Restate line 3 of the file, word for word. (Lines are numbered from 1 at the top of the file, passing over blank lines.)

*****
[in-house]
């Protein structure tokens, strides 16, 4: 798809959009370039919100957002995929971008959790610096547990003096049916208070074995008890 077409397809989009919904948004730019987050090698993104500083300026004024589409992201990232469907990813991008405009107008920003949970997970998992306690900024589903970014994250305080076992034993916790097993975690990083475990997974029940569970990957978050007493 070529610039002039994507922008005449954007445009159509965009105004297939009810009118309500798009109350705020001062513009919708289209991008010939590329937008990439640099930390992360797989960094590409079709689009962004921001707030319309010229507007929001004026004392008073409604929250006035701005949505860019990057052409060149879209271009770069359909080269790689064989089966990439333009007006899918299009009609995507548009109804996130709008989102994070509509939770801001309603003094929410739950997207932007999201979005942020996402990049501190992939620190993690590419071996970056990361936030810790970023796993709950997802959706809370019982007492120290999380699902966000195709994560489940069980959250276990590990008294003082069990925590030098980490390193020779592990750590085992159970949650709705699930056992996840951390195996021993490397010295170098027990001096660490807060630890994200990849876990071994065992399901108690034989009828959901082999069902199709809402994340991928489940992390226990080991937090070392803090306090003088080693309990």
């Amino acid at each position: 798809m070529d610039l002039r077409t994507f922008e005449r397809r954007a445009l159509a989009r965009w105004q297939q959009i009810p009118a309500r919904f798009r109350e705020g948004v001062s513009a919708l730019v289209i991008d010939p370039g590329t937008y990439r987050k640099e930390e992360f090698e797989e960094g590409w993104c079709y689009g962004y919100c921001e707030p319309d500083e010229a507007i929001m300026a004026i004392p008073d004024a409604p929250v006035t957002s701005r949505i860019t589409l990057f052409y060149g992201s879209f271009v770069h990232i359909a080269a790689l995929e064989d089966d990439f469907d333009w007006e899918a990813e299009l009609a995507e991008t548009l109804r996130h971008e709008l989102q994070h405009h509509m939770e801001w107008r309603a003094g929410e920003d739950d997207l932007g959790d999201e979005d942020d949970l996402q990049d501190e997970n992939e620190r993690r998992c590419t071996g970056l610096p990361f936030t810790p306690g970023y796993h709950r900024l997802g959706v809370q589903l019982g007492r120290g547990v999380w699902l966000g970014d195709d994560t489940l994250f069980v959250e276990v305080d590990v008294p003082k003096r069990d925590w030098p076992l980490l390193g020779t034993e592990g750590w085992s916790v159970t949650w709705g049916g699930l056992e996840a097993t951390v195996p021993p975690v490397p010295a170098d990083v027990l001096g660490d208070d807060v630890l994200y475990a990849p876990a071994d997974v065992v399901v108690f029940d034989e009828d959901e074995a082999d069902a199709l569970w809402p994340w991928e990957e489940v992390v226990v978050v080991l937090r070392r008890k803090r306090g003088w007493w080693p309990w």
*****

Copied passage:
């Amino acid at each position: 798809m070529d610039l002039r077409t994507f922008e005449r397809r954007a445009l159509a989009r965009w105004q297939q959009i009810p009118a309500r919904f798009r109350e705020g948004v001062s513009a919708l730019v289209i991008d010939p370039g590329t937008y990439r987050k640099e930390e992360f090698e797989e960094g590409w993104c079709y689009g962004y919100c921001e707030p319309d500083e010229a507007i929001m300026a004026i004392p008073d004024a409604p929250v006035t957002s701005r949505i860019t589409l990057f052409y060149g992201s879209f271009v770069h990232i359909a080269a790689l995929e064989d089966d990439f469907d333009w007006e899918a990813e299009l009609a995507e991008t548009l109804r996130h971008e709008l989102q994070h405009h509509m939770e801001w107008r309603a003094g929410e920003d739950d997207l932007g959790d999201e979005d942020d949970l996402q990049d501190e997970n992939e620190r993690r998992c590419t071996g970056l610096p990361f936030t810790p306690g970023y796993h709950r900024l997802g959706v809370q589903l019982g007492r120290g547990v999380w699902l966000g970014d195709d994560t489940l994250f069980v959250e276990v305080d590990v008294p003082k003096r069990d925590w030098p076992l980490l390193g020779t034993e592990g750590w085992s916790v159970t949650w709705g049916g699930l056992e996840a097993t951390v195996p021993p975690v490397p010295a170098d990083v027990l001096g660490d208070d807060v630890l994200y475990a990849p876990a071994d997974v065992v399901v108690f029940d034989e009828d959901e074995a082999d069902a199709l569970w809402p994340w991928e990957e489940v992390v226990v978050v080991l937090r070392r008890k803090r306090g003088w007493w080693p309990w």